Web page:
Should I buy a house in Beverly Hills, CA or Vail, CO?

    Asking about your ideas just means that your conviction is low. And if that is the case then you answered your own question.

    *Did Bill Gates ask is parents for permission to drop out of Harvard?

    *Did Steve Jobs ask people if the iTunes and iPod could succeed where Napster failed?

    *Did Warren Buffett ask anyone about buying stocks in a “textile company” called Berkshire Hathaway?

    Be bold go with what feels right deep inside and listen to your heart and conviction.

  11. mikesabat Reply

    I would bet that if everyone likes an idea its destined to fail. In order for a business idea to be GREAT it has to be on the edge -> way different from what we already have. That will scare some people or they won’t get it.

    If its just an improvement on an existing product the idea probably isn’t that great (but everyone will like it).

  12. Damon Billian Reply

    I think it largely depends on what the opinion is being solicited for. For something you know nothing about? You should most certainly ask someone & cherish their advice. For something you know pretty well? I would probably balance it against what you already know & go with what your experience(s) tell you.

    Personally, I tend to trust my intuition on a lot of things…but it doesn’t always make my opinion the *right* one;-0 If I did, I would probably be President of some company right now…hahah.

  13. jbud1 Reply

    Last week without Okdork was miserable… I sat at work thinking, Noah’s thoughts for the day could take up most of the afternoon as I thought about them, and frankly… when they were gone, I missed them.

    Can’t wait for the week to start.

    I have always said:
    “Resilience is a (wo)man’s greatest asset.”

    Talk to the nay sayers: if they have nays, explain to yourself why their nays are wrong, grab a hold of your resilience and live the dream. Be the dream.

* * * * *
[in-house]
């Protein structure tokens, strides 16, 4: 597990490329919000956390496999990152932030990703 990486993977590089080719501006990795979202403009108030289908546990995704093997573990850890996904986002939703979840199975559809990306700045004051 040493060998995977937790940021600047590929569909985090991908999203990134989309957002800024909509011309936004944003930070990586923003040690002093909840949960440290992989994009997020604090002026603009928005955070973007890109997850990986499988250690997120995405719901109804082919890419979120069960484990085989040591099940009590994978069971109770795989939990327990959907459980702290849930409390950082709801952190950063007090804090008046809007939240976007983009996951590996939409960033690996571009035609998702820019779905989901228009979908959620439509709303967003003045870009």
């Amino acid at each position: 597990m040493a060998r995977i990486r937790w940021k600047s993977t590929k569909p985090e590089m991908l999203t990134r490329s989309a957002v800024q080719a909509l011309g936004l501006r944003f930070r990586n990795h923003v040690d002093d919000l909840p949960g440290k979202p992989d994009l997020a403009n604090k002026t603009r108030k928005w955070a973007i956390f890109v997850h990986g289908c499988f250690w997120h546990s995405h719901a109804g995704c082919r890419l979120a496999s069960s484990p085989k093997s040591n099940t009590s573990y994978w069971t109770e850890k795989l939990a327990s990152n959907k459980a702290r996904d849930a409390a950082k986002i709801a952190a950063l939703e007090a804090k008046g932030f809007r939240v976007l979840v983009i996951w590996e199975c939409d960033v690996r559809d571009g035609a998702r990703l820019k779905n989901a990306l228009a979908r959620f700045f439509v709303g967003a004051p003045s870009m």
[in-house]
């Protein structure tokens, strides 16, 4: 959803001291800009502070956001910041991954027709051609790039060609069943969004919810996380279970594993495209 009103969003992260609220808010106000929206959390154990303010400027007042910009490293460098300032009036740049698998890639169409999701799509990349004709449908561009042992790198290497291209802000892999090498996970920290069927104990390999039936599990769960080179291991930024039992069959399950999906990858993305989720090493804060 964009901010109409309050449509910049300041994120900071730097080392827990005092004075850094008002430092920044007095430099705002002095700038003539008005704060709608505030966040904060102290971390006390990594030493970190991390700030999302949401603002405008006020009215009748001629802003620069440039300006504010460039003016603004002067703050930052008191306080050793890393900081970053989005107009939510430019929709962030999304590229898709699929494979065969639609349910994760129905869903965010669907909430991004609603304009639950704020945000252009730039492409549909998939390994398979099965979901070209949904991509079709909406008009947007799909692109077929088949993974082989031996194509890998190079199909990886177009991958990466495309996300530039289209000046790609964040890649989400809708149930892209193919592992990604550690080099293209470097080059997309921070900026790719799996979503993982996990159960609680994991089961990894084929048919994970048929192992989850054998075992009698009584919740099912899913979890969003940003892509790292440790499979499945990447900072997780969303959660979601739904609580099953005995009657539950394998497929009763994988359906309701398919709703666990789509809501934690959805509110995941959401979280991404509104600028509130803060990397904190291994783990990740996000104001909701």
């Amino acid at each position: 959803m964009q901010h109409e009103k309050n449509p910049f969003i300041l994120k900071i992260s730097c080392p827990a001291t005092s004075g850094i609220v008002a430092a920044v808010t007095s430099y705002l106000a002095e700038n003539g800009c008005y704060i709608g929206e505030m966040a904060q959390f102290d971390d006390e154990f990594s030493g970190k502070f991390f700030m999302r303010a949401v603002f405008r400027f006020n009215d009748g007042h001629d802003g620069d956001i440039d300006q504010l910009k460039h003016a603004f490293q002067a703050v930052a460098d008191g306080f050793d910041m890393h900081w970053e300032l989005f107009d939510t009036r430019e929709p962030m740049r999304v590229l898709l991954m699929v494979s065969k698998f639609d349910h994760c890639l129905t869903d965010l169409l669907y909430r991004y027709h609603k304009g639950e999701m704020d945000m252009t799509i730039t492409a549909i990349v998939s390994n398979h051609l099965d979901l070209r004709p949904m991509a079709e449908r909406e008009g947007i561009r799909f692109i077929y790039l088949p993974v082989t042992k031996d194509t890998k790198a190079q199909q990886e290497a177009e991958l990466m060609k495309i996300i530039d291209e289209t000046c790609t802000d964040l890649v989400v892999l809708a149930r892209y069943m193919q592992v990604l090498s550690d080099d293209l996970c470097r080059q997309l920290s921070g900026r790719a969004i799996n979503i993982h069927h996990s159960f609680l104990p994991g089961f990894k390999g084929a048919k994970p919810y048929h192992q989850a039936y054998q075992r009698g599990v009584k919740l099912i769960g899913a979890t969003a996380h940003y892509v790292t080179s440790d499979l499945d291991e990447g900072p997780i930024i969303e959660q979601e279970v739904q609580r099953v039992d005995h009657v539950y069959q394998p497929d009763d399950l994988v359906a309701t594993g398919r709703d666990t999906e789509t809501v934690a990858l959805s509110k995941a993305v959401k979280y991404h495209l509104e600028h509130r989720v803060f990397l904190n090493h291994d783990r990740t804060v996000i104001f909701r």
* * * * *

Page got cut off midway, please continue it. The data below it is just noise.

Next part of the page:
14. sri Reply

    I have an idea….make the next generation cereal that will create a buzz. People are always looking for better tasting cereal. There is a never ending search for cereal.

    I always wondered why cereals never give coupons for milk purchase.

  15. sri Reply

    Sri, while i think ur idea is good, it sucks. Firstly, this is not like something u can just build on the internet…..ur talking about food here!! What experience do you have in the food industry!!

  16. Noah Kagan Reply


    Good point. I want people to contradict, challenge and find holes in my ideas. The problem is when you may be asking the wrong people and/or the wrong questions. It is not a bad idea to ask people you just need to realize your own vision and make your own dreams. My big thought lately is that going along with everyone else will never make you successful.

  17. Will Kern Reply

    You are right, asking the right questions to the right people is key. It is good that people offer differing opinions and find holes in your idea, if you absorb it and use it, it will help make your idea / product better. Sometimes we are so caught up in our idea that we overlook something so obvious that other people clearly see.
    However, there are people out there that no matter what your idea is , they will shoot them down. I say run as quickly as you can in the opposite direction of these people, they will only bring you down.


  18. karen Reply


    You hit it just two posts above this one…you want to get feedback (contradict/challenge/holes) but ask yourself WHY you want this feedback before you do it. If you think you have the most amazing idea and are ready to pull it off…no matter what, don’t let those who have negative opinions about it get you down. Believe in what you’re passionate about. That’s what really matters!

    I’d bet those people who say other’s ideas are horrible or have no future are very unhappy in life and can’t find an ounce of encouragement for someone else’s dream.

    Take the chance…Carpe Diem!